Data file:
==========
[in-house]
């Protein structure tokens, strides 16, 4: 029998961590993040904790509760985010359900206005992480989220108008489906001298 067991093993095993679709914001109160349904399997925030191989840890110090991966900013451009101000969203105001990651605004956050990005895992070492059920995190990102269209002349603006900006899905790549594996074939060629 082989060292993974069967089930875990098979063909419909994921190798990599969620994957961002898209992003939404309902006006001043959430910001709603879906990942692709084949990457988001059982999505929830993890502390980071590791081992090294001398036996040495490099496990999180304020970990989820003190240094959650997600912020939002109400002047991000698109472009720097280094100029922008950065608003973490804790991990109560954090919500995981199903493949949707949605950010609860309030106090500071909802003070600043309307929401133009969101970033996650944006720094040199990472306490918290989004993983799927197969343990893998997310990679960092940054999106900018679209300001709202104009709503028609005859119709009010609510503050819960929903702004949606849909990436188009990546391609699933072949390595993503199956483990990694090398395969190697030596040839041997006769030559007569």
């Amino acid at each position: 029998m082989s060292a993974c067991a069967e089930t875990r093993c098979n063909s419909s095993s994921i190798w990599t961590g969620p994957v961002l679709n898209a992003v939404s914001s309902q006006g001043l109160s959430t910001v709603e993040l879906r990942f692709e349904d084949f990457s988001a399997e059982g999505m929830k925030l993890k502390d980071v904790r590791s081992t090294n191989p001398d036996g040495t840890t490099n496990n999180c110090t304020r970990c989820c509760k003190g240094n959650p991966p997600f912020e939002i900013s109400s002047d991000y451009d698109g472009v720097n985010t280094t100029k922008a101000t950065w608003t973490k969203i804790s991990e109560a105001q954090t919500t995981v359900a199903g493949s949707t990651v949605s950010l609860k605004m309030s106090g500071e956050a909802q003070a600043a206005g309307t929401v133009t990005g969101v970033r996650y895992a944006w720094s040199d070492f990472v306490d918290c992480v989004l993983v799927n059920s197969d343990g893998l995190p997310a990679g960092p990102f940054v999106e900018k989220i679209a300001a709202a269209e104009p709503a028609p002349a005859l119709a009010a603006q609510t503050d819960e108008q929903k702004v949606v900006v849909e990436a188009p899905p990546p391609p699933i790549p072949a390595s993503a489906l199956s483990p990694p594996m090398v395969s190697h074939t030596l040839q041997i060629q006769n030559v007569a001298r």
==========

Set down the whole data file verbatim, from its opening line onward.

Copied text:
[in-house]
């Protein structure tokens, strides 16, 4: 029998961590993040904790509760985010359900206005992480989220108008489906001298 067991093993095993679709914001109160349904399997925030191989840890110090991966900013451009101000969203105001990651605004956050990005895992070492059920995190990102269209002349603006900006899905790549594996074939060629 082989060292993974069967089930875990098979063909419909994921190798990599969620994957961002898209992003939404309902006006001043959430910001709603879906990942692709084949990457988001059982999505929830993890502390980071590791081992090294001398036996040495490099496990999180304020970990989820003190240094959650997600912020939002109400002047991000698109472009720097280094100029922008950065608003973490804790991990109560954090919500995981199903493949949707949605950010609860309030106090500071909802003070600043309307929401133009969101970033996650944006720094040199990472306490918290989004993983799927197969343990893998997310990679960092940054999106900018679209300001709202104009709503028609005859119709009010609510503050819960929903702004949606849909990436188009990546391609699933072949390595993503199956483990990694090398395969190697030596040839041997006769030559007569």
């Amino acid at each position: 029998m082989s060292a993974c067991a069967e089930t875990r093993c098979n063909s419909s095993s994921i190798w990599t961590g969620p994957v961002l679709n898209a992003v939404s914001s309902q006006g001043l109160s959430t910001v709603e993040l879906r990942f692709e349904d084949f990457s988001a399997e059982g999505m929830k925030l993890k502390d980071v904790r590791s081992t090294n191989p001398d036996g040495t840890t490099n496990n999180c110090t304020r970990c989820c509760k003190g240094n959650p991966p997600f912020e939002i900013s109400s002047d991000y451009d698109g472009v720097n985010t280094t100029k922008a101000t950065w608003t973490k969203i804790s991990e109560a105001q954090t919500t995981v359900a199903g493949s949707t990651v949605s950010l609860k605004m309030s106090g500071e956050a909802q003070a600043a206005g309307t929401v133009t990005g969101v970033r996650y895992a944006w720094s040199d070492f990472v306490d918290c992480v989004l993983v799927n059920s197969d343990g893998l995190p997310a990679g960092p990102f940054v999106e900018k989220i679209a300001a709202a269209e104009p709503a028609p002349a005859l119709a009010a603006q609510t503050d819960e108008q929903k702004v949606v900006v849909e990436a188009p899905p990546p391609p699933i790549p072949a390595s993503a489906l199956s483990p990694p594996m090398v395969s190697h074939t030596l040839q041997i060629q006769n030559v007569a001298r």